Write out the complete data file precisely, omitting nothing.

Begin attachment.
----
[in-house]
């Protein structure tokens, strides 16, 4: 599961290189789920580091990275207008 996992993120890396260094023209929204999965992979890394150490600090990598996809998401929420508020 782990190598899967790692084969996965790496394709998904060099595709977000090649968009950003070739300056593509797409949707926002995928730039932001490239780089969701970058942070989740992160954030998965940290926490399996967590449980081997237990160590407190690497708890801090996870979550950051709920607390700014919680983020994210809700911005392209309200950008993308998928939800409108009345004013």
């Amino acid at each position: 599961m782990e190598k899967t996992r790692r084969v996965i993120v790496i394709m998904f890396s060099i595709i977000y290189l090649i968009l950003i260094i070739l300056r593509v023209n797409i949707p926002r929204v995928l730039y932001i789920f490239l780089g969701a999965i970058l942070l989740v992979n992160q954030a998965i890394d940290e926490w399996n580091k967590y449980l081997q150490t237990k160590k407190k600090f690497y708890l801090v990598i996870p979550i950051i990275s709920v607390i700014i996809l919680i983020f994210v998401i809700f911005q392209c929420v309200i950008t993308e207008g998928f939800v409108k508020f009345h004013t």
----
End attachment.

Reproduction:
[in-house]
């Protein structure tokens, strides 16, 4: 599961290189789920580091990275207008 996992993120890396260094023209929204999965992979890394150490600090990598996809998401929420508020 782990190598899967790692084969996965790496394709998904060099595709977000090649968009950003070739300056593509797409949707926002995928730039932001490239780089969701970058942070989740992160954030998965940290926490399996967590449980081997237990160590407190690497708890801090996870979550950051709920607390700014919680983020994210809700911005392209309200950008993308998928939800409108009345004013």
């Amino acid at each position: 599961m782990e190598k899967t996992r790692r084969v996965i993120v790496i394709m998904f890396s060099i595709i977000y290189l090649i968009l950003i260094i070739l300056r593509v023209n797409i949707p926002r929204v995928l730039y932001i789920f490239l780089g969701a999965i970058l942070l989740v992979n992160q954030a998965i890394d940290e926490w399996n580091k967590y449980l081997q150490t237990k160590k407190k600090f690497y708890l801090v990598i996870p979550i950051i990275s709920v607390i700014i996809l919680i983020f994210v998401i809700f911005q392209c929420v309200i950008t993308e207008g998928f939800v409108k508020f009345h004013t």